Type of Document Dissertation Author Davis, Susan L. URN etd-11302012-040019 Title The effect of specially designed garments on the observable make- believe play behavior of four- to six-year-old females Degree PhD Department Clothing and Textiles Advisory Committee
Advisor Name Title Boles, Joann Ferguson Committee Chair Densmore, Barbara E. Committee Member Hinkle, Dennis E. Committee Member Sawyers, Janet K. Committee Member Zentner, Mary Ann Committee Member Keywords
Date of Defense 1983-12-05 Availability restricted Abstract
The nonverbal messages conveyed by dress are learned earlier by today’s children than they have been at any time in the past. Yet, little empirical research has examined the effect of clothing on the behavioral development of the preschool child. Dress is a medium for carrying out the serious roles of life, but it is also a medium for play. Although numerous studies have investigated play, an important element of child development, few have included dress as a factor.
Research has shown that not all children participate in all forms of play behavior, particularly dramatic play, which contains the element of make-believe. Furthermore, research has shown that increased associative fluency in preschool children is dependent specifically on the occurrence of make-believe play. A child, deficient in such divergent-thinking skills, would seem somewhat disadvantaged and less able to cope with a problematic environment.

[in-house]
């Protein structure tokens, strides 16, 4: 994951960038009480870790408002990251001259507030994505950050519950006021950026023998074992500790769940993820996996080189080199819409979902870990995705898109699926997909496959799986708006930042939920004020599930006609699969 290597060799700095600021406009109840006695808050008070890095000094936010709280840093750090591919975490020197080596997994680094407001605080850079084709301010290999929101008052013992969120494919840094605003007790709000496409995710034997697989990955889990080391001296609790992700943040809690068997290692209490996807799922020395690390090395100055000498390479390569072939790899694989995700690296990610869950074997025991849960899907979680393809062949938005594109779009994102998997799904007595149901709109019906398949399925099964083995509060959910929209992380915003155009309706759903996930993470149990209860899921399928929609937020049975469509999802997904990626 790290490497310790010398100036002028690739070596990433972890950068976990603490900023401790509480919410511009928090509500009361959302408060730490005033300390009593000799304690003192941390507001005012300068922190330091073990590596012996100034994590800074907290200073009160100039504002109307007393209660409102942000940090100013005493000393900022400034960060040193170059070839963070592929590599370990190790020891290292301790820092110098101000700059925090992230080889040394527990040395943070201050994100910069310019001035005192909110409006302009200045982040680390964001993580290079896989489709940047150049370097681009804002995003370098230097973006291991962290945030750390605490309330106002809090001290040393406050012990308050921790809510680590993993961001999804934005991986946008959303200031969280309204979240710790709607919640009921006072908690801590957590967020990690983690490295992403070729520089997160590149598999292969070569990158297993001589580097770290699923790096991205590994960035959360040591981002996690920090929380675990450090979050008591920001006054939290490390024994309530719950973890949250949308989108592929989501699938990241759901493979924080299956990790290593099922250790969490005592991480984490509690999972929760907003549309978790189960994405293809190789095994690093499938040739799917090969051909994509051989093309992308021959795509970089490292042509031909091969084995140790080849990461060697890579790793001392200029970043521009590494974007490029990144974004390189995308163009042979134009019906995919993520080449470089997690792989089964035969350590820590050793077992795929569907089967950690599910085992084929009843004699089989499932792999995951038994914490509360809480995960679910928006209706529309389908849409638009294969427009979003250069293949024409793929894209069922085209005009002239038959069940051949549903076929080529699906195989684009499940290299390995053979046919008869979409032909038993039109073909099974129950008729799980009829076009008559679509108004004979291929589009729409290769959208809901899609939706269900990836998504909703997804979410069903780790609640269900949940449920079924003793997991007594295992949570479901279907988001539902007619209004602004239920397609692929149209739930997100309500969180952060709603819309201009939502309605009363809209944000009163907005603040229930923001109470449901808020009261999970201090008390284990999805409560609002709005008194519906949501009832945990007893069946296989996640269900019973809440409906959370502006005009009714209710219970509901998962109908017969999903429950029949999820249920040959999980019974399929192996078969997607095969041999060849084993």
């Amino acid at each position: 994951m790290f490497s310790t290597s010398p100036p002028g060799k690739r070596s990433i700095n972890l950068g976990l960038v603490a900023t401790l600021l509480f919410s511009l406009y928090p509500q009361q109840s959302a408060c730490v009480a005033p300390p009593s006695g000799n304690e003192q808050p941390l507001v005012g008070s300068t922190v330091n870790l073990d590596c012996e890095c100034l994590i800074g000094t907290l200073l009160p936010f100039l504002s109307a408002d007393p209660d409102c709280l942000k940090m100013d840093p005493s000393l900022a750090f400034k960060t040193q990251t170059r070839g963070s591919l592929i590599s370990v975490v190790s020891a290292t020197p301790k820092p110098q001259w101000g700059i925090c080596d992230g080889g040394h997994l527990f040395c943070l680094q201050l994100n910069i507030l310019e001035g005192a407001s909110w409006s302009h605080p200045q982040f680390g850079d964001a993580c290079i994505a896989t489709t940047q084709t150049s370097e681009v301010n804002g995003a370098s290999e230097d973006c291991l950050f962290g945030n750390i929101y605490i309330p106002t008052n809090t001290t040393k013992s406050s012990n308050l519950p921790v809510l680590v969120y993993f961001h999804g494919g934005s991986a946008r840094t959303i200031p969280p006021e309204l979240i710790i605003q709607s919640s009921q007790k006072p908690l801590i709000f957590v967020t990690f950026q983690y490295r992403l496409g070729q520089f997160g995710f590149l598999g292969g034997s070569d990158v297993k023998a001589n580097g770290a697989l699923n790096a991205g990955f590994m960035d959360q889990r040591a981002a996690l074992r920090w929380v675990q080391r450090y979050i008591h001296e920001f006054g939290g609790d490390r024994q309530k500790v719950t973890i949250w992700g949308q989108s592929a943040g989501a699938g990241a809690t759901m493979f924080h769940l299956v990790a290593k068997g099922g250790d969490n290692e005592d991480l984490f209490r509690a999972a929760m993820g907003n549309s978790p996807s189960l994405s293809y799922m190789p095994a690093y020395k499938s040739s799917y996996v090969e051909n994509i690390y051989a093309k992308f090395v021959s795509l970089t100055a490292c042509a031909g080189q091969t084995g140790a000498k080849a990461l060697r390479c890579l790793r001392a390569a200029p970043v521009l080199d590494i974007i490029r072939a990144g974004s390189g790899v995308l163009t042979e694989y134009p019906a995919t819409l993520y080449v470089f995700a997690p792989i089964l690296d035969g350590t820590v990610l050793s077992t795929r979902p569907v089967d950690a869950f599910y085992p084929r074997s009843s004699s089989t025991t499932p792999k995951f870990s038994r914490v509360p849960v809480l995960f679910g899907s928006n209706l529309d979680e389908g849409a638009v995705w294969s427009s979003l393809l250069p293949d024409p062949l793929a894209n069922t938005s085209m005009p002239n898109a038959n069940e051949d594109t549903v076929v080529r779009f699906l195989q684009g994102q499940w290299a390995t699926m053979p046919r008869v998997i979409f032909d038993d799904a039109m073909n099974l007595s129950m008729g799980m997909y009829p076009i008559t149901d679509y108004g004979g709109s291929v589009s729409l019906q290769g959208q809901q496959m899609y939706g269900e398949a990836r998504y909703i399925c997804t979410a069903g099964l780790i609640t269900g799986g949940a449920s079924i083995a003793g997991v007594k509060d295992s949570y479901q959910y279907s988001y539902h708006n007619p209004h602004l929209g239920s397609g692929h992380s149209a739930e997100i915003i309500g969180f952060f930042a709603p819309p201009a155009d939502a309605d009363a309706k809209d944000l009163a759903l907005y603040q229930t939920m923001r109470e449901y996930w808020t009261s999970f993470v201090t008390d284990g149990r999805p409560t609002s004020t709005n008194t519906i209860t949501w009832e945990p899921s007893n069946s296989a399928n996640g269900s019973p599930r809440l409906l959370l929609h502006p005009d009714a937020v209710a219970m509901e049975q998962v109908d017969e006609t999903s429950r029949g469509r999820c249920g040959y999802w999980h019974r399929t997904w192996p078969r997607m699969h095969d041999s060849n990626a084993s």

The present study asks the question: Can the wearing of specially designed clothing raise levels of observable make-believe behavior for preschool children? Two research hypotheses were formulated to address this question: l) There will be a difference in player/nonplayer imaginativeness scores while wearing control and experimental garments. 2) There will be a difference in player/nonplayer imaginativeness scores while wearing Experimental Garment I or II.
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